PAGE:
Weird Words   7 comments

List posts can be all sorts of things. As a writer, I decided to pursue a language-related list. I wonder what my fellow blog hoppers are listing.

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Language changes over time. The meanings of words change. Thanks to the twists and turns of language and the convoluted history of English some words end up quite different from their original meanings. as the following bizarre etymological stories illustrate.

A blockbuster was originally a bomb

Related imageThe original meaning of a word might be hiding in plain sight, and this is one of them. Originally, a “blockbuster” literally meant a bomb large enough to destroy an entire block of buildings. The first blockbusters were produced by the Royal Air Force during World War 2. The earliest one, weighing an impressive 4,000 lb (2 tons) was dropped on the German city of Emden during an air raid in March 1941. The wartime press was quick to pounce on the nickname “blockbuster”, and soon it was being used figuratively to describe anything and everything that had an impressive or devastating effect. The military connotations gradually disappeared after the war, leaving us with the word we use today.

Girl was originally a girl or boy

When Geoffrey Chaucer wrote of the “young girls of the diocese” in the prologue to the Canterbury Tales (late 1300s) he wasn’t just talking about young women. In the Middle English period, “girl” meant “child”, regardless of the gender of the child under discussion. That beban to change in the early 15th century, when the word “boy” – thought to be a “borrow” word  from French into English around a century earlier to mean mean “slave” or a man of lowly birth – began to be used more generally for any young man. As “boy” began to change its definition, “girl” also migrated its meaning.

Under the same class of gender-bending words, “bimbo” also experienced a sex change over time. Italian immigrants to America had a word “bambino” that meant “baby boy.” As American English often does, the word “bimbo” emerged around the dawn of the 20th century to mean a menacing, brutish bully or a dolt. In 1920 a Broadway song entitled “My Little Bimbo Down On The Bamboo Isle” referred not to a brutish man, but to a beautiful, voluptuous woman. Nobody really knows what instigated the change, although one theory suggests that both muscle-bound heavies and voluptuous women both risk being admired more for their appearance than anything else. Uh, yeah … that sounds unlikely. No matter what inspired it, the term “bimbo” came to be all but exclusively attached to women, to the extent that an exclusively male equivalent, himbo, had to be invented in the late 80s to redress the balance. Yeah, we don’t use that word much.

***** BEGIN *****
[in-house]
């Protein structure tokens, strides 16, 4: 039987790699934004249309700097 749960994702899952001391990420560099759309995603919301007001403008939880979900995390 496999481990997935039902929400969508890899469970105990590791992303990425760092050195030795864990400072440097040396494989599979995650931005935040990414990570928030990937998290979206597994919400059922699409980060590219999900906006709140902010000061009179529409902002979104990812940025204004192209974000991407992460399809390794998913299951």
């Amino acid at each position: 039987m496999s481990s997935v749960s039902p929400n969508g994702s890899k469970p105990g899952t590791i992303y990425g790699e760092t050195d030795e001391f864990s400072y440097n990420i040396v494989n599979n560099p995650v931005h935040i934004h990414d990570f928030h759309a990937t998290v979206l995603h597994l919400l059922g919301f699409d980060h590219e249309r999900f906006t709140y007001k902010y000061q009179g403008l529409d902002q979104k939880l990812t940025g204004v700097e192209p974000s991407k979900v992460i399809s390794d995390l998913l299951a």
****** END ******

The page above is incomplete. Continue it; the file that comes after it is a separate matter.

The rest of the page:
Alcohol was originally eyeshadow

Image result for image of kohl eyesOkay, this requires the Way Back Machine. The ancient Egyptians made their distinctive jet-black eyeshadow out of the mineral stibnite, which was crushed and heated to produce a fine dust that could then be mixed with animal grease to make a cosmetic paste called al-kohl, from an ancient Arabic word “the stain” or “the paint”. Alchemists and scientists of the European Middle Ages then picked up this term from Arabic-origin textbooks, and began applying it to all kinds of other substances that could be produced through similar means – which included the distillation of wine to form its purest essence, ultimately given the name “alcohol”.

A cloud was originally a rock

The Old English word back of our modern word “cloud” was clud. It didn’t mean “cloud” back in the day. It meant “rock” or “mountain”. Think about mud “clods” and it makes sense. Enormous grey rainclouds can appear (albeit with a little imagination) like enormous grey masses of stone. It’s thought that these two meanings became confused, and eventually the meteorological sense of the word won out to give us the word we use today. Uh, yeah, that makes about as much sense as anything else.

A cupboard was originally a table

A cupboard, quite literally, was originally just a board on which to place your cups, or basically a table. In the early 16th century, the older meaning began to disappear from the language and a cupboard was no longer a tabletop on which to display one’s crockery, but a covered recess in which to store it. By the 17th century, people were beginning to store food in cupboards, while the author Wilkie Collins was the first to find a “skeleton in his cupboard” in 1859.

A handicap was originally a fair exchange

There’s a pernicious old myth that claims the word “handicap” refers to beggars, wounded by war and so unable to work, relying on begging with their upturned caps in their hands just to make ends meet, but the true origin of the word is much more bizarre. Originally, it referred to a means of securing a fair deal once popular among medieval traders. Two parties offering goods for exchange would call upon a neutral third party to oversee the deal. The trade umpire would assess the value of the goods involved, and give the owner of the less valuable goods a cash figure that they would have to add to the deal to make it fair.